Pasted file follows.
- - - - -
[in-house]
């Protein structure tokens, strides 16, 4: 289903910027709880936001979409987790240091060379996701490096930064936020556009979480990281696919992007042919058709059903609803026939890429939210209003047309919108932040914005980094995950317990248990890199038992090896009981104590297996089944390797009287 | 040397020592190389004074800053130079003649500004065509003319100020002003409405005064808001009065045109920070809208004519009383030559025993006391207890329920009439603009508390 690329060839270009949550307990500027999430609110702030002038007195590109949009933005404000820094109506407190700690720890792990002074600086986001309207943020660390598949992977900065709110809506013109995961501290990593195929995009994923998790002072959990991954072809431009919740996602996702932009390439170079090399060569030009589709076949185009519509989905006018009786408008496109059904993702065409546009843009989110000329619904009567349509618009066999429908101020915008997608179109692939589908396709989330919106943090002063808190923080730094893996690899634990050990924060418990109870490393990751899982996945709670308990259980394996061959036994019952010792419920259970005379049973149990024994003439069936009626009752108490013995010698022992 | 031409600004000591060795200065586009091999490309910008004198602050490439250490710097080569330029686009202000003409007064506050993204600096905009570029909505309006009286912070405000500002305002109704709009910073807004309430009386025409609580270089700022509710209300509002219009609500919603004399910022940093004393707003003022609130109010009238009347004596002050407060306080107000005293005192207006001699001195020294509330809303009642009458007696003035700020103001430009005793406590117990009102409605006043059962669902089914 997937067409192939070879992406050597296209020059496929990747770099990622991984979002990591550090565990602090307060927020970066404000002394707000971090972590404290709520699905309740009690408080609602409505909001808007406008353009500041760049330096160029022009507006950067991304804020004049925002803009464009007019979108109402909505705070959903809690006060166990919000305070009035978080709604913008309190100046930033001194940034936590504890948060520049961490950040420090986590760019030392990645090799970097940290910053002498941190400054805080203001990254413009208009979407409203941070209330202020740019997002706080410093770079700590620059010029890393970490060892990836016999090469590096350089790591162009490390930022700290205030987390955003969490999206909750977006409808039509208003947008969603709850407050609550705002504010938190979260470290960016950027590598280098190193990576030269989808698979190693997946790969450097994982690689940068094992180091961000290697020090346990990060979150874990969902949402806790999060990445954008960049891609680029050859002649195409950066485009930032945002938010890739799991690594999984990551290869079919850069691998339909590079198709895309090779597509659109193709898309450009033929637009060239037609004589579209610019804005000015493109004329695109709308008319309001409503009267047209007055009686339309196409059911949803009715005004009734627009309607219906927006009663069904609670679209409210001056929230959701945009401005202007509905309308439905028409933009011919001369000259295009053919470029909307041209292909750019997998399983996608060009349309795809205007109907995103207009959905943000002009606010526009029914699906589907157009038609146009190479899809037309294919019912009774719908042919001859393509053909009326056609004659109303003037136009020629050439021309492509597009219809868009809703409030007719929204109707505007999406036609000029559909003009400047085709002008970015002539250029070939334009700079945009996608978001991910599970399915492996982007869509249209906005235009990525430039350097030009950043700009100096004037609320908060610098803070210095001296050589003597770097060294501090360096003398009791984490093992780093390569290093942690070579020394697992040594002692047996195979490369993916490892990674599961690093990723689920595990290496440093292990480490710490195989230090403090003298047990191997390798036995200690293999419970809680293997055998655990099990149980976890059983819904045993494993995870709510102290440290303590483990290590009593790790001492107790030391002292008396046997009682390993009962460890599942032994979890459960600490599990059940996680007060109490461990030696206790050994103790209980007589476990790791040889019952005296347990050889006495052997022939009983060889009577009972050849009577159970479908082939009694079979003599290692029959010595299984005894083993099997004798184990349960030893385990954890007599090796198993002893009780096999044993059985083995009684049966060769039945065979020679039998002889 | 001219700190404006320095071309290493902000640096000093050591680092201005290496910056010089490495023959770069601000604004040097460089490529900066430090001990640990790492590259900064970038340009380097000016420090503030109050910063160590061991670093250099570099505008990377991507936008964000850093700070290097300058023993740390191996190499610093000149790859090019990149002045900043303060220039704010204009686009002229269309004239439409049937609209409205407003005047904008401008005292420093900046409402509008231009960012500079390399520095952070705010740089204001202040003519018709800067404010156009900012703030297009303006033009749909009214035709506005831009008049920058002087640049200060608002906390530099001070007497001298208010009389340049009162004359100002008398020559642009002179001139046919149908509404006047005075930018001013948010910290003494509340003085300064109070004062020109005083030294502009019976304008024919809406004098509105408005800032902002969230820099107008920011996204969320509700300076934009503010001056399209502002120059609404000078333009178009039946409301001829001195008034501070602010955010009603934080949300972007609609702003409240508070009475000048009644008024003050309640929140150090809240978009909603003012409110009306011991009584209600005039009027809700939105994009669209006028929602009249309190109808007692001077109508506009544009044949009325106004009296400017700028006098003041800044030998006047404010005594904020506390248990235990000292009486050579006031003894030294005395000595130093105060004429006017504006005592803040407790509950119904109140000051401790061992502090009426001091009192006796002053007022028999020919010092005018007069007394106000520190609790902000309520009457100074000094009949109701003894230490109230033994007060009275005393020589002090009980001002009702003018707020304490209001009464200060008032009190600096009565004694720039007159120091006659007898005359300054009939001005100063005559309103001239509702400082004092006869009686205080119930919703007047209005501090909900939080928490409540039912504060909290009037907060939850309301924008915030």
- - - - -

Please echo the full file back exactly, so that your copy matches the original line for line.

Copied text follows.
[in-house]
């Protein structure tokens, strides 16, 4: 289903910027709880936001979409987790240091060379996701490096930064936020556009979480990281696919992007042919058709059903609803026939890429939210209003047309919108932040914005980094995950317990248990890199038992090896009981104590297996089944390797009287 | 040397020592190389004074800053130079003649500004065509003319100020002003409405005064808001009065045109920070809208004519009383030559025993006391207890329920009439603009508390 690329060839270009949550307990500027999430609110702030002038007195590109949009933005404000820094109506407190700690720890792990002074600086986001309207943020660390598949992977900065709110809506013109995961501290990593195929995009994923998790002072959990991954072809431009919740996602996702932009390439170079090399060569030009589709076949185009519509989905006018009786408008496109059904993702065409546009843009989110000329619904009567349509618009066999429908101020915008997608179109692939589908396709989330919106943090002063808190923080730094893996690899634990050990924060418990109870490393990751899982996945709670308990259980394996061959036994019952010792419920259970005379049973149990024994003439069936009626009752108490013995010698022992 | 031409600004000591060795200065586009091999490309910008004198602050490439250490710097080569330029686009202000003409007064506050993204600096905009570029909505309006009286912070405000500002305002109704709009910073807004309430009386025409609580270089700022509710209300509002219009609500919603004399910022940093004393707003003022609130109010009238009347004596002050407060306080107000005293005192207006001699001195020294509330809303009642009458007696003035700020103001430009005793406590117990009102409605006043059962669902089914 997937067409192939070879992406050597296209020059496929990747770099990622991984979002990591550090565990602090307060927020970066404000002394707000971090972590404290709520699905309740009690408080609602409505909001808007406008353009500041760049330096160029022009507006950067991304804020004049925002803009464009007019979108109402909505705070959903809690006060166990919000305070009035978080709604913008309190100046930033001194940034936590504890948060520049961490950040420090986590760019030392990645090799970097940290910053002498941190400054805080203001990254413009208009979407409203941070209330202020740019997002706080410093770079700590620059010029890393970490060892990836016999090469590096350089790591162009490390930022700290205030987390955003969490999206909750977006409808039509208003947008969603709850407050609550705002504010938190979260470290960016950027590598280098190193990576030269989808698979190693997946790969450097994982690689940068094992180091961000290697020090346990990060979150874990969902949402806790999060990445954008960049891609680029050859002649195409950066485009930032945002938010890739799991690594999984990551290869079919850069691998339909590079198709895309090779597509659109193709898309450009033929637009060239037609004589579209610019804005000015493109004329695109709308008319309001409503009267047209007055009686339309196409059911949803009715005004009734627009309607219906927006009663069904609670679209409210001056929230959701945009401005202007509905309308439905028409933009011919001369000259295009053919470029909307041209292909750019997998399983996608060009349309795809205007109907995103207009959905943000002009606010526009029914699906589907157009038609146009190479899809037309294919019912009774719908042919001859393509053909009326056609004659109303003037136009020629050439021309492509597009219809868009809703409030007719929204109707505007999406036609000029559909003009400047085709002008970015002539250029070939334009700079945009996608978001991910599970399915492996982007869509249209906005235009990525430039350097030009950043700009100096004037609320908060610098803070210095001296050589003597770097060294501090360096003398009791984490093992780093390569290093942690070579020394697992040594002692047996195979490369993916490892990674599961690093990723689920595990290496440093292990480490710490195989230090403090003298047990191997390798036995200690293999419970809680293997055998655990099990149980976890059983819904045993494993995870709510102290440290303590483990290590009593790790001492107790030391002292008396046997009682390993009962460890599942032994979890459960600490599990059940996680007060109490461990030696206790050994103790209980007589476990790791040889019952005296347990050889006495052997022939009983060889009577009972050849009577159970479908082939009694079979003599290692029959010595299984005894083993099997004798184990349960030893385990954890007599090796198993002893009780096999044993059985083995009684049966060769039945065979020679039998002889 | 001219700190404006320095071309290493902000640096000093050591680092201005290496910056010089490495023959770069601000604004040097460089490529900066430090001990640990790492590259900064970038340009380097000016420090503030109050910063160590061991670093250099570099505008990377991507936008964000850093700070290097300058023993740390191996190499610093000149790859090019990149002045900043303060220039704010204009686009002229269309004239439409049937609209409205407003005047904008401008005292420093900046409402509008231009960012500079390399520095952070705010740089204001202040003519018709800067404010156009900012703030297009303006033009749909009214035709506005831009008049920058002087640049200060608002906390530099001070007497001298208010009389340049009162004359100002008398020559642009002179001139046919149908509404006047005075930018001013948010910290003494509340003085300064109070004062020109005083030294502009019976304008024919809406004098509105408005800032902002969230820099107008920011996204969320509700300076934009503010001056399209502002120059609404000078333009178009039946409301001829001195008034501070602010955010009603934080949300972007609609702003409240508070009475000048009644008024003050309640929140150090809240978009909603003012409110009306011991009584209600005039009027809700939105994009669209006028929602009249309190109808007692001077109508506009544009044949009325106004009296400017700028006098003041800044030998006047404010005594904020506390248990235990000292009486050579006031003894030294005395000595130093105060004429006017504006005592803040407790509950119904109140000051401790061992502090009426001091009192006796002053007022028999020919010092005018007069007394106000520190609790902000309520009457100074000094009949109701003894230490109230033994007060009275005393020589002090009980001002009702003018707020304490209001009464200060008032009190600096009565004694720039007159120091006659007898005359300054009939001005100063005559309103001239509702400082004092006869009686205080119930919703007047209005501090909900939080928490409540039912504060909290009037907060939850309301924008915030």